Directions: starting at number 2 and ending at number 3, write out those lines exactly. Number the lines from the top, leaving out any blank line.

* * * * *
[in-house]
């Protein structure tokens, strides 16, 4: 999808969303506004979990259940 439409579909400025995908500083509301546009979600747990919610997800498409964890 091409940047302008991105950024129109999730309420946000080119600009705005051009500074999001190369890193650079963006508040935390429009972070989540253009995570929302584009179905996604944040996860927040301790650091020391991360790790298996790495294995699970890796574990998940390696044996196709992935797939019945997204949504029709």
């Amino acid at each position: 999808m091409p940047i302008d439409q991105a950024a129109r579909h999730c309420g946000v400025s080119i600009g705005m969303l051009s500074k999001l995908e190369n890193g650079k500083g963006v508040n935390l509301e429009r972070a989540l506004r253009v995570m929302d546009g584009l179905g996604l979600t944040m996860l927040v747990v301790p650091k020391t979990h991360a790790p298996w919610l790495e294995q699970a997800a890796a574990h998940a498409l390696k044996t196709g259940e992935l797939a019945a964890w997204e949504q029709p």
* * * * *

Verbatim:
């Protein structure tokens, strides 16, 4: 999808969303506004979990259940 439409579909400025995908500083509301546009979600747990919610997800498409964890 091409940047302008991105950024129109999730309420946000080119600009705005051009500074999001190369890193650079963006508040935390429009972070989540253009995570929302584009179905996604944040996860927040301790650091020391991360790790298996790495294995699970890796574990998940390696044996196709992935797939019945997204949504029709």
């Amino acid at each position: 999808m091409p940047i302008d439409q991105a950024a129109r579909h999730c309420g946000v400025s080119i600009g705005m969303l051009s500074k999001l995908e190369n890193g650079k500083g963006v508040n935390l509301e429009r972070a989540l506004r253009v995570m929302d546009g584009l179905g996604l979600t944040m996860l927040v747990v301790p650091k020391t979990h991360a790790p298996w919610l790495e294995q699970a997800a890796a574990h998940a498409l390696k044996t196709g259940e992935l797939a019945a964890w997204e949504q029709p």